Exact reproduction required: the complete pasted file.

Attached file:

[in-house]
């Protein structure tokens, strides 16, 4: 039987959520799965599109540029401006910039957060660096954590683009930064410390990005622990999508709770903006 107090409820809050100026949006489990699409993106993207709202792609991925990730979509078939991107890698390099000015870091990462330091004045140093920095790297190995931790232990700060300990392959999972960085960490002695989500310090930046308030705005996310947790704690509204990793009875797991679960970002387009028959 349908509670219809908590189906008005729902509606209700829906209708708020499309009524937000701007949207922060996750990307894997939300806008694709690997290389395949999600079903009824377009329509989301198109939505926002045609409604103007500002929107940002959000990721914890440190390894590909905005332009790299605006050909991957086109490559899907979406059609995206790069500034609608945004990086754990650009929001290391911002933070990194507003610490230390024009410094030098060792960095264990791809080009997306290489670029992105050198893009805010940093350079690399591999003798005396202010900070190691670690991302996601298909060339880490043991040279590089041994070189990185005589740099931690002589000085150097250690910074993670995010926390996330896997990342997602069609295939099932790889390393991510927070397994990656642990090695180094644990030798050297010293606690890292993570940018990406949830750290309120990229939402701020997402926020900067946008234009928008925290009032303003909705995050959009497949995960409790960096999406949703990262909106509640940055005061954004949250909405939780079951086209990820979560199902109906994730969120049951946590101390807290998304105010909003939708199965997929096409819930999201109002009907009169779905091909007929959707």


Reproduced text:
[in-house]
């Protein structure tokens, strides 16, 4: 039987959520799965599109540029401006910039957060660096954590683009930064410390990005622990999508709770903006 107090409820809050100026949006489990699409993106993207709202792609991925990730979509078939991107890698390099000015870091990462330091004045140093920095790297190995931790232990700060300990392959999972960085960490002695989500310090930046308030705005996310947790704690509204990793009875797991679960970002387009028959 349908509670219809908590189906008005729902509606209700829906209708708020499309009524937000701007949207922060996750990307894997939300806008694709690997290389395949999600079903009824377009329509989301198109939505926002045609409604103007500002929107940002959000990721914890440190390894590909905005332009790299605006050909991957086109490559899907979406059609995206790069500034609608945004990086754990650009929001290391911002933070990194507003610490230390024009410094030098060792960095264990791809080009997306290489670029992105050198893009805010940093350079690399591999003798005396202010900070190691670690991302996601298909060339880490043991040279590089041994070189990185005589740099931690002589000085150097250690910074993670995010926390996330896997990342997602069609295939099932790889390393991510927070397994990656642990090695180094644990030798050297010293606690890292993570940018990406949830750290309120990229939402701020997402926020900067946008234009928008925290009032303003909705995050959009497949995960409790960096999406949703990262909106509640940055005061954004949250909405939780079951086209990820979560199902109906994730969120049951946590101390807290998304105010909003939708199965997929096409819930999201109002009907009169779905091909007929959707």